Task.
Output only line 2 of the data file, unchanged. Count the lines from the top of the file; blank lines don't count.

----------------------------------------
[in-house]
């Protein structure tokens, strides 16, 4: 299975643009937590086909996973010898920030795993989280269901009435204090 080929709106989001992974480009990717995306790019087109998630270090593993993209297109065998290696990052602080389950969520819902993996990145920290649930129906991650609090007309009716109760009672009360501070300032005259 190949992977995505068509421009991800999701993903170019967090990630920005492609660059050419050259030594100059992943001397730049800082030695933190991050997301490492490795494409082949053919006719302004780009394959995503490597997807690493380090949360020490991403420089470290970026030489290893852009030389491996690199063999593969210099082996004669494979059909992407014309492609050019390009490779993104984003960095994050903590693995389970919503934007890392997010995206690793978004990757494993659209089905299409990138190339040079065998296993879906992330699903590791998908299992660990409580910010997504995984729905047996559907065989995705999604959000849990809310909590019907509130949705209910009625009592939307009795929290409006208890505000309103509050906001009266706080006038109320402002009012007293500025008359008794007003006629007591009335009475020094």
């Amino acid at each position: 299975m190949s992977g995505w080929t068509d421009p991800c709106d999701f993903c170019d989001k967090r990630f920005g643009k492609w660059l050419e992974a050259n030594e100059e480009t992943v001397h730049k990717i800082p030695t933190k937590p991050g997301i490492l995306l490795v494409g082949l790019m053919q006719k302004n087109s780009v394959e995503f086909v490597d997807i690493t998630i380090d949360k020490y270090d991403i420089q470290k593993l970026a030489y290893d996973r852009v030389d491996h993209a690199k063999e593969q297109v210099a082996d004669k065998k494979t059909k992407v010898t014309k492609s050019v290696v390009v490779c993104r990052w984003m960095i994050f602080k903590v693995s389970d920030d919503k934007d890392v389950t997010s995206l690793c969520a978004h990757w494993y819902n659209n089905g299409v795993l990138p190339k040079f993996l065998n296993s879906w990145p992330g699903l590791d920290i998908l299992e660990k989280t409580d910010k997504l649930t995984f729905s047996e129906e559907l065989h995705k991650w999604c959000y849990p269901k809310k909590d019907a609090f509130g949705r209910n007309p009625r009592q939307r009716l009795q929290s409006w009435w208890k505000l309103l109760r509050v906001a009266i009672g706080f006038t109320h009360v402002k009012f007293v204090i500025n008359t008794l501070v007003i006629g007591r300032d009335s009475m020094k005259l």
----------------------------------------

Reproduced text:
């Protein structure tokens, strides 16, 4: 299975643009937590086909996973010898920030795993989280269901009435204090 080929709106989001992974480009990717995306790019087109998630270090593993993209297109065998290696990052602080389950969520819902993996990145920290649930129906991650609090007309009716109760009672009360501070300032005259 190949992977995505068509421009991800999701993903170019967090990630920005492609660059050419050259030594100059992943001397730049800082030695933190991050997301490492490795494409082949053919006719302004780009394959995503490597997807690493380090949360020490991403420089470290970026030489290893852009030389491996690199063999593969210099082996004669494979059909992407014309492609050019390009490779993104984003960095994050903590693995389970919503934007890392997010995206690793978004990757494993659209089905299409990138190339040079065998296993879906992330699903590791998908299992660990409580910010997504995984729905047996559907065989995705999604959000849990809310909590019907509130949705209910009625009592939307009795929290409006208890505000309103509050906001009266706080006038109320402002009012007293500025008359008794007003006629007591009335009475020094």